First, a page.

The recent month-long exhibition at Weeksville Heritage Center in Brooklyn, set out to highlight ways black communities in Brooklyn have in the past and today are doing actions of self-determination. Funk, God, Jazz and Medicine: Black Radical Brooklynhonored the history of the neighborhood of Weeksville in Brooklyn, founded by James Weeks, who bought land in 1838 in that area in order to receive the right to vote and convinced other black people to do the same. New Weeksville executive director Tia Powell Harris listed a few words that represents the history of Weeksville and the projects: empowerment, equity, sustainability, self empowerment and self actualization. Placing four different art and community projects throughout the neighborhood as well as having different conversations focused on the different aspects of the exhibition, Funk, God, Jazz and Medicine revealed interconnections between self-determination, community, politics, art, spirituality and health that often are disregarded in the individualistic mainstream culture.
The four parts of the title were attributed to each project:
*Afropunk “Feature: Visual Artist AiRich Talks About Her Afrofuturistic and Raw Style:” “My name is AiRich. According to the people who surround me, my photography can work safely in the category of “afrofuturism”. This has mainly to do with the style, the spiritual aspects that others link to my work. I see this as a great compliment, because my style was first developed by an optimistic philosophy that whatever is inside of me can come out. I welcome it, as it is an expression and reflection of my lifestyle, taste, who I am and how I see the world. One of the most recognizable landmarks in my work is that I only make use of Black models, whom in the first instance are not the ideal beauty image requirements in western photography. My approach is conceptual and in the opposite direction, of western photography. Often with a specific story [traditional and non-traditional] or message that I want to say the story is often in the expression, the styling or setting. Most times the story alone is a non-theatrical physical positioning of the model. Whatever comes out, it is always and expression of the culture, myth and reality of the Black people’s truth.”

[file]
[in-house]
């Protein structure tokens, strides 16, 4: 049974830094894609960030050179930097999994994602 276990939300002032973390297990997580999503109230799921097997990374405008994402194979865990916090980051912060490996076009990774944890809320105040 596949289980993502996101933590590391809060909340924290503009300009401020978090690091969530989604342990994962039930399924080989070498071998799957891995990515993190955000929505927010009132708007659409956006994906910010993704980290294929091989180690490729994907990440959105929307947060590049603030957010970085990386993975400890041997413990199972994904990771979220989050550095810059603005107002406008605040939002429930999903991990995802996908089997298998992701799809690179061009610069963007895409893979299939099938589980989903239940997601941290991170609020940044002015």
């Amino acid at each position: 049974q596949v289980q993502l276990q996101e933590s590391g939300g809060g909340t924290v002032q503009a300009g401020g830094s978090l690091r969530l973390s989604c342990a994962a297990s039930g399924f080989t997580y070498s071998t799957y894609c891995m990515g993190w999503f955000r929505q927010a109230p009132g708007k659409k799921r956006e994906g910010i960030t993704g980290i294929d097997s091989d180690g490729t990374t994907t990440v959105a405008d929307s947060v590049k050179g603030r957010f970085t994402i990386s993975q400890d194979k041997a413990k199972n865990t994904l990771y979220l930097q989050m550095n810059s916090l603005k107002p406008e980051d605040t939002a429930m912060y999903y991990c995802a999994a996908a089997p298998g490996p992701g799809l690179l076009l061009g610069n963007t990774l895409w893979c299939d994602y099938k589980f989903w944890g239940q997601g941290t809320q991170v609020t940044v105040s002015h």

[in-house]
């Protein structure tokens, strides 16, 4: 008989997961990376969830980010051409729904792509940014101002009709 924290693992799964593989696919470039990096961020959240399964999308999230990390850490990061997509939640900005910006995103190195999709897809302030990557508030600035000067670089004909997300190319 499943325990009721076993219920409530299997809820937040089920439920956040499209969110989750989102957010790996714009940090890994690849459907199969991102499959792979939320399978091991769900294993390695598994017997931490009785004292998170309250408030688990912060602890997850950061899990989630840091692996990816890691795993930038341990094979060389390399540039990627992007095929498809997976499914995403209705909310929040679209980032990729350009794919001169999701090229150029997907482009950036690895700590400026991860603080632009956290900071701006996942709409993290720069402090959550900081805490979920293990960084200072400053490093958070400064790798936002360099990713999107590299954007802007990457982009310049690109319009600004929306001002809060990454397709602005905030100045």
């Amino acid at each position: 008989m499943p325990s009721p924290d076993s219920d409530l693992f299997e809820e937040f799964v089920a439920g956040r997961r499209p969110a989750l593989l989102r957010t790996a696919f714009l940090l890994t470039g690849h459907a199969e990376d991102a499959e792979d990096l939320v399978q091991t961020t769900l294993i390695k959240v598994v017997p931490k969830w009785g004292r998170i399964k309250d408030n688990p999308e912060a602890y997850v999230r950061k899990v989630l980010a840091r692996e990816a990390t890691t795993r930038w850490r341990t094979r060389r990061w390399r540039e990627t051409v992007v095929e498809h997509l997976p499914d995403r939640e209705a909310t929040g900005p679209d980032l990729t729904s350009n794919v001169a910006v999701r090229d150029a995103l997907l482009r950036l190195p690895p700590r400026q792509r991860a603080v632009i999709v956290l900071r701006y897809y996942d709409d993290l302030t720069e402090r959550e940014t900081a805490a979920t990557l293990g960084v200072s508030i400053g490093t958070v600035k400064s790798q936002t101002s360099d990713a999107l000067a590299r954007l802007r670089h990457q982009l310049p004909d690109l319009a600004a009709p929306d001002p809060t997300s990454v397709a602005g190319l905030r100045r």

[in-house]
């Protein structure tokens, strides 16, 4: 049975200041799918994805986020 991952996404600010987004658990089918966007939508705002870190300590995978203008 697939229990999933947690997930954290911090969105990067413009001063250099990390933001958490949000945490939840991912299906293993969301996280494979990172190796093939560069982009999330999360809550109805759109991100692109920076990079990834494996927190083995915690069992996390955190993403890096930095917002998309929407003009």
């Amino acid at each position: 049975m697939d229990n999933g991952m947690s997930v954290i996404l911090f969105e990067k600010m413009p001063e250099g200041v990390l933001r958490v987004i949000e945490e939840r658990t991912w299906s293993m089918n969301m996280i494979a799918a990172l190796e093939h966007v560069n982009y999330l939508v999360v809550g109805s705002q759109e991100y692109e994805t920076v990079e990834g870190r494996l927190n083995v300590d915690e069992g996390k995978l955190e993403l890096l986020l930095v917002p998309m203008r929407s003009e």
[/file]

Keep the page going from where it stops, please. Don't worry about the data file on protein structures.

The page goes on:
*CCCADIRoots and Stars: Destiny and Purpose – Pathways to Passion event will be tomorrow at 6:30pm at the Dwyer Cultural Center: “We beckon our most passionate lives in this cross-traditional conversation exploring the concepts of Destiny and Purpose. Marinieves Alba presents a prayer-talk about the Lukumi concept of Ori, a metaphorical bird of destiny and highest purpose that, perched atop each person’s spiritual head, guides us in our flight through life. Joshua Bee Alafia, representing the Buddhist tradition, discusses the power of meditation to achieve greater levels of personal clarity, courage, and a bold allegiance to the sincerity of the heart.” Roots and Stars is CCCADI’s salon series dedicated to exploring Black spiritual genius as expressed in art, practice, and the ritual of everyday life.
*Also tomorrow: Schomburg Center presents conversation, Before 5: Xenobia Bailey and Tammi Lawson, in which the “two will discuss the inspirations to Xenobia’s Reconstruction of Funktional Design: A Design Project for Social, and Economic Urban Redevelopment. The artist will share how the creative wisdom of her family’s history originating crafts skills and a material culture in the aesthetic of funk within small African American and multi cultural communities in Seattle Washington and how the migration to Brooklyn and presently living in Harlem influenced her lifestyle and is the foundation of her education and the principal of her Professional Practice. She will speak of her environment of being raised by self educated parents and extended family members of how they manifested an art form, of humbly living in grace by design, in spite of the set backs of Jim Crow Laws that most hard working African American Families experienced in rural and urban communities.
This will be an afternoon survey of a few examples of the Material Culture of the Visual Aesthetic of Funk: The Dynamic Art of Gracefully Living a Dream in a North American Discriminatory Nightmare. Xenobia will share images of Familiar, but under appreciated references and inspirations from the Designs, Engineering and Inventiveness of the low-income, African American homemakers and domestic workers.”
From Afropunk: “Working with artist-activist Dragonfly, we have been able to bring Helvetika to life as a living, breathing maven of moxie…Not only does she fictionally save the world, she leads with values and effective social justice communications messaging that actually demands action and change. The more support that Helvetika can gain, the more likely that her story can continue sooner rather than later, and the more damage she can do to The Status Quo!”
*Afrofuturism 849 is “a Chicago-based organization dedicated to creating artistic and educational events and programs that support the Afrofuturist global community,” featuring Floyd Webb and Ytasha Womack. “We encourage the visioning of a peaceful today and tomorrow that engages the best of diverse perspectives from the ancient to the future.
We celebrate the intersection between black cultures, indigenous cultures, technology, the imagination, liberation and mysticism as we champion innovation around the world. The number 8.49 is the apparent magnitude of Sirius B, a star celebrated by the Dogon. This star inspires people around the world and we recognize it as one of many symbols of innovation, uncovered pasts and created futures.” They are currently accepting submission for a February Black History Month film program. Email them at firstname.lastname@example.org.